People in Europe expect the judges to be professional and not twist the law to suit their purposes. If there are changes needed in the law, the parliament will do that itself, not the judges. The judge can protect the innocent, but he does not have the USA-type ability to manage the political life of the country. In Europe, people look to the parliament, not the judges, for making changes in law and in society. And that is always available. They never feel trapped, like Americans do with their Supreme Court. The parliament can change things right away, if change is needed.

Of course in Europe things are changing, and many things can be criticised. To a certain degree, Europe's supra-natonal structures, the EU and Council of Europe and the international courts of European justice and human rights, have been setting policies through judicial rulings, that are not always well-received by individual European nations and groups of citizens.

From a certain, more superficial point of view, Europe can seem 'less free' to USA citizens who focus on a few particular social practices. Although tens of millions of European civilian citizens own handguns, shotguns, and rifles, Europe does not have the 'gun carry' laws common amongst USA states. Some of the commentary on historical and social issues you find on USA websites, is judicially considered 'racist' or illegal under European national laws, and there a few people jailed in Europe for things that in the USA don't raise criminal-law issues. Although the USA internet tech companies such as Google, Twitter, and Facebook, now censor and erase much material from the internet now without even suggesting the material is non-legal.

But in the big picture of how free your life and personal freedom and property is, Europe is the better place, simply because it does not have the huge machine of legal injustice and human life destruction, that one sees in USA courts and lawyers.

Yet in the USA, there is this whole cult of the law and lawyers and judges, promoting their power and hiding their tendencies to corruption. There is a USA fiction that the law is 'above' politics, plus 'supreme' like the Supreme Court, when actually of course, USA judges are supremely political. The false image of judges in America, promotes them as a kind of 'priesthood' of law, at the same time that judges are given all kinds of absurd power, which really should belong to the people themselves.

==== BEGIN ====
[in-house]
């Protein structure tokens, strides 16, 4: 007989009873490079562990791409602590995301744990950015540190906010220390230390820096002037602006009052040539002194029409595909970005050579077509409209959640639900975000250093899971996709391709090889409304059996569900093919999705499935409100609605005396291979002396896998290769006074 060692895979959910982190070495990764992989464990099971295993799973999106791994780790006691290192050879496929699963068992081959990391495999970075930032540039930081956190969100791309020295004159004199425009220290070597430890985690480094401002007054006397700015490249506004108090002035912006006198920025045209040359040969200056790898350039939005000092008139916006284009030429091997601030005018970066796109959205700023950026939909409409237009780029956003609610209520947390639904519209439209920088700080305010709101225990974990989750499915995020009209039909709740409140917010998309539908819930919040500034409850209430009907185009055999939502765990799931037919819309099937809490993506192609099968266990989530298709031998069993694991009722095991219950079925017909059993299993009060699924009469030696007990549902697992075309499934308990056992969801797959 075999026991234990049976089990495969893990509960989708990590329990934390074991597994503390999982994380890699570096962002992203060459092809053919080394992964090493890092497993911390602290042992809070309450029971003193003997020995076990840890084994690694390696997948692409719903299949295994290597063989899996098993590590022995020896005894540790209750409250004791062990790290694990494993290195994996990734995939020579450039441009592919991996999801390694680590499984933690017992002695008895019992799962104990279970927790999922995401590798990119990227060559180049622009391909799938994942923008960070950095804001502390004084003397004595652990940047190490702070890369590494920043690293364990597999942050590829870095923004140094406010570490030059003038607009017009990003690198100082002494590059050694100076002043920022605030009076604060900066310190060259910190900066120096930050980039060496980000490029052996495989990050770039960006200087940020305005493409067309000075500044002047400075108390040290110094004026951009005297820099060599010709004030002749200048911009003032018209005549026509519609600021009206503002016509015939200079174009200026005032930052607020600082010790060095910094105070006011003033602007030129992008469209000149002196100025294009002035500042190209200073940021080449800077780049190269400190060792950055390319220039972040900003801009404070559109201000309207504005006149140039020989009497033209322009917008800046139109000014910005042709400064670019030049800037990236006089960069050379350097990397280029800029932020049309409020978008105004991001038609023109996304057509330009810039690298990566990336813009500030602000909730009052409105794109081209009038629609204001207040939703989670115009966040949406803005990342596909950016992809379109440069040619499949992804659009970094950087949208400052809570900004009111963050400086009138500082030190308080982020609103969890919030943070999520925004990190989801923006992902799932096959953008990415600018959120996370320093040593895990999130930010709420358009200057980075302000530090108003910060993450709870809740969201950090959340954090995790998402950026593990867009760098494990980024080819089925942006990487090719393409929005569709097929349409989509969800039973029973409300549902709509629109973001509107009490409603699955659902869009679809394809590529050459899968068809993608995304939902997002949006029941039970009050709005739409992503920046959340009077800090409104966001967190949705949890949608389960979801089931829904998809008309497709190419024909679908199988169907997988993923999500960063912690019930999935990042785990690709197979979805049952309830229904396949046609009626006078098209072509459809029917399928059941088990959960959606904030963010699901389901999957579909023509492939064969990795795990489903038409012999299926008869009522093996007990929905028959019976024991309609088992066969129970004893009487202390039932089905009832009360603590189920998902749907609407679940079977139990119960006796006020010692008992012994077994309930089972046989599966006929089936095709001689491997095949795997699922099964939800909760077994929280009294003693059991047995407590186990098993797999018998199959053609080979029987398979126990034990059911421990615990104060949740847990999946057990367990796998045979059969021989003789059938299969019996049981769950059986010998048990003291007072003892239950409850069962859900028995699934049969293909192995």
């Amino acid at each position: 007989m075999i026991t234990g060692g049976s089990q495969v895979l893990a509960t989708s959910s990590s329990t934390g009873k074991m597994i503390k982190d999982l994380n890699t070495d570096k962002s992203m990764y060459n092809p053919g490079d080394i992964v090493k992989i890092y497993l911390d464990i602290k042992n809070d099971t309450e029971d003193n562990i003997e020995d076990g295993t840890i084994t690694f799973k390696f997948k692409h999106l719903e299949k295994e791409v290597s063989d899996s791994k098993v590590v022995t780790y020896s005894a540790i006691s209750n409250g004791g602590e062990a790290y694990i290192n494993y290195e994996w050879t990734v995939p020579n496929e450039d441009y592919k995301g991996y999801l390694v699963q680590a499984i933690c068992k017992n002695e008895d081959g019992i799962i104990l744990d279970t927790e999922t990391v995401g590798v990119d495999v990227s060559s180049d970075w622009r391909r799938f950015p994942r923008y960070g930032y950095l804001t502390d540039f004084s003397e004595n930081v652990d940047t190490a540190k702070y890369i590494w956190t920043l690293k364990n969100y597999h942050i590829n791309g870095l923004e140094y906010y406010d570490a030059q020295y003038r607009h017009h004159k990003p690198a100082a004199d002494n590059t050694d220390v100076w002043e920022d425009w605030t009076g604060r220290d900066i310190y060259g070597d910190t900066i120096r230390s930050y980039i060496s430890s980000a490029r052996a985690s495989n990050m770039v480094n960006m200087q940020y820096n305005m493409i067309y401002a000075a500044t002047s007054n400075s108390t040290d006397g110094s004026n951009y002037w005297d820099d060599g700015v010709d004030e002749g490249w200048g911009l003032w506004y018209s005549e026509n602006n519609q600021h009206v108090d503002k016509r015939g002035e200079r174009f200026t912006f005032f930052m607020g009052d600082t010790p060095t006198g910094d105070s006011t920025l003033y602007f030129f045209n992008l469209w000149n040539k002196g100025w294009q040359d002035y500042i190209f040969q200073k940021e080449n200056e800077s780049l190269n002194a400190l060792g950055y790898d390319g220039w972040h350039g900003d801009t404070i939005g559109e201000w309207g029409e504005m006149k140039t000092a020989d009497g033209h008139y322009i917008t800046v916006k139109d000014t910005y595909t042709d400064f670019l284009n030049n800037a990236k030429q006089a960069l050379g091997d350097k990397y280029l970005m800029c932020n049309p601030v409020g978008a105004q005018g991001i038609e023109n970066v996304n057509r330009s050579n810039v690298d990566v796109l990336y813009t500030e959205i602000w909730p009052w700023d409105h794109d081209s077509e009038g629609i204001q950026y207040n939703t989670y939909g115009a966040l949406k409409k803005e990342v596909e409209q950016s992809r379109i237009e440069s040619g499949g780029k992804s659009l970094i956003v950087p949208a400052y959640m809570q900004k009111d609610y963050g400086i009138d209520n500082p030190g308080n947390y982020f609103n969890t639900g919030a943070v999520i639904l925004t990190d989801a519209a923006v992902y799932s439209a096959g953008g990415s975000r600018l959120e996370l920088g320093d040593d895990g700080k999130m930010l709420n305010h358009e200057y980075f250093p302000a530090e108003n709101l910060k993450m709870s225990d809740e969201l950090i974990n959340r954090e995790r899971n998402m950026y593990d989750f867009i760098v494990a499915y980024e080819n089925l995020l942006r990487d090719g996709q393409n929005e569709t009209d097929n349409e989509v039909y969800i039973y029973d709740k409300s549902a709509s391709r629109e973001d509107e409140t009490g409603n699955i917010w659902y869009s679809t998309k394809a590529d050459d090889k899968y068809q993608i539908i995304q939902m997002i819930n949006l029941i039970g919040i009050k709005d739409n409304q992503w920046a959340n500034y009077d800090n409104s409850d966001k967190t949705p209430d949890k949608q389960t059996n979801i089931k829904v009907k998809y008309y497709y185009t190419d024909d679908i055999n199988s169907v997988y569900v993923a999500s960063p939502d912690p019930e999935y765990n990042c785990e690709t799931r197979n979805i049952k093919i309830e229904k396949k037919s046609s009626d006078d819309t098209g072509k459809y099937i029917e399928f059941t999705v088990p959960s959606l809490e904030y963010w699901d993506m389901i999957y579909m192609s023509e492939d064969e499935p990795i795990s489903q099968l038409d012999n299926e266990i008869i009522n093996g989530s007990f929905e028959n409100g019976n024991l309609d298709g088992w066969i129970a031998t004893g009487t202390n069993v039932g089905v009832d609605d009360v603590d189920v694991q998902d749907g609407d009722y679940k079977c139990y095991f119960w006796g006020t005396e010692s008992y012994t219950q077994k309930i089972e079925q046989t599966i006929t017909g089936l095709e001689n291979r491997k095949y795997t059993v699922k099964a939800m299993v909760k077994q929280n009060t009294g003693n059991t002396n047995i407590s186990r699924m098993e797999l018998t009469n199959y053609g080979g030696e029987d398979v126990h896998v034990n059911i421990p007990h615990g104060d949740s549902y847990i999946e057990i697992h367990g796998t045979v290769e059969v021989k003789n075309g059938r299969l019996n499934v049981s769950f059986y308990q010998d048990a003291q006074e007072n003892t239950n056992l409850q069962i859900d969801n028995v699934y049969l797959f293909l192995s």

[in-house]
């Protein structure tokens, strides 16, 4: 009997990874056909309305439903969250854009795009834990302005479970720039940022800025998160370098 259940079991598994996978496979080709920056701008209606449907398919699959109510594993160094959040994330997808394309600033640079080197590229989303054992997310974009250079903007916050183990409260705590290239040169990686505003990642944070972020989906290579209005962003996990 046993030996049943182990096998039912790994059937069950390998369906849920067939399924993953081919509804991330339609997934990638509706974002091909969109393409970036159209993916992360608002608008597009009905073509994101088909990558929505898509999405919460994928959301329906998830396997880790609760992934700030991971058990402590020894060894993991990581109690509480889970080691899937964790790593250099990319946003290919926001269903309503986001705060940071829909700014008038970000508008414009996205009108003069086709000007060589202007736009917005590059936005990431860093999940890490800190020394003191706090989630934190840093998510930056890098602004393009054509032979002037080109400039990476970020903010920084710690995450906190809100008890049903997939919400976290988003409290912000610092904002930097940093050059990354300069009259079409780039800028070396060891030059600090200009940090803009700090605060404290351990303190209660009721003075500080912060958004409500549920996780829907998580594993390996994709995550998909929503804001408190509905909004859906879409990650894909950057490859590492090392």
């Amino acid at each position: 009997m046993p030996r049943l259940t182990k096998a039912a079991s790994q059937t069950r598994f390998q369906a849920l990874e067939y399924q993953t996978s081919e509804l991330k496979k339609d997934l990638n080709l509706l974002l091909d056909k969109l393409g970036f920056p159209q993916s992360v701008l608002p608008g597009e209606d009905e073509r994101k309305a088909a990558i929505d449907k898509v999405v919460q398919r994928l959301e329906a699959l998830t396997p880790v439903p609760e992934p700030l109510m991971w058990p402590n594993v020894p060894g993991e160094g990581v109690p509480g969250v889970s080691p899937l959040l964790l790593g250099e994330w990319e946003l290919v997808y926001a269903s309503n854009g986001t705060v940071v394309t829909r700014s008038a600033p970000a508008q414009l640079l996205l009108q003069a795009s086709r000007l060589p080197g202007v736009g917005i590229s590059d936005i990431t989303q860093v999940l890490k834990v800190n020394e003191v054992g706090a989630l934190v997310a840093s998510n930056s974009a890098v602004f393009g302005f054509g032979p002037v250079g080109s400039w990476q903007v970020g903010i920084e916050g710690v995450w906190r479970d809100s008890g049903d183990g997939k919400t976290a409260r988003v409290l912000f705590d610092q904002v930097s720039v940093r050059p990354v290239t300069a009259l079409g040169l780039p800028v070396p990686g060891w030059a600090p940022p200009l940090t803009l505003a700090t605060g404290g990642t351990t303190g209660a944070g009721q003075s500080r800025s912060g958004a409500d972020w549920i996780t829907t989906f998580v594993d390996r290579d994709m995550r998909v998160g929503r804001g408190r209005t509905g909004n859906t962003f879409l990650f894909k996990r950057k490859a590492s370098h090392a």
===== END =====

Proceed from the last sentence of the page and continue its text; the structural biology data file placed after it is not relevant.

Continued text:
In Europe, it has long been understand that it works better the other way around. In Europe, they don't pretend the judges are gods, so they haven't been putting courts higher than the democracy. They have historically understood the danger that judges might start to get political - so that precisely has kept the judges from being political, exactly because everyone understands the danger, and there are multiple political parties to keep an eye on things. In Europe, if some judge starts getting political or twisted in his decisions, then it is likely that someone in parliament will start complaining about it, and steps may well be taken to restore fairness and modesty to the judge's role.

Instead of a cult of law and judges, there has been more of a genuine respect for voters and democracy, which ends up being better, even for the courts and the judges, who wind up being more truly of service to the public.

In a nutshell, there's no substitute for true, genuine popular democracy, and in the USA the smothering of democracy has long been underway, in part by the judges, and the cult of the law and lawyers, taking its place. Big corporations and the wealthy prefer judicial dominance, because it helps them to maintain power and profits, along with the 'two-party system' which quashes all other parties to help maintain the whole scheme. In Europe, corporations and rich people must be more socially responsible, because there are usually several political parties in parliament who are not afraid to question them.

In the USA, democracy has, sadly, just become a shadow of itself now, despite all the USA boasting about the 'land of freedom'. Big corporations and oligarchs in the USA, pay for both of the two political parties, which both support the cult of lawyers and judges as a way to serve the wealthy against the commoners

Because there has been much less effective political opposition allowed in a system rigged both politically and judicially, the USA cult of judges and lawyers is out of control, and there is almost no restraint on their power. This is the background of the endless particular cases of legal and judicial corruption in the USA, with so many tragic victims.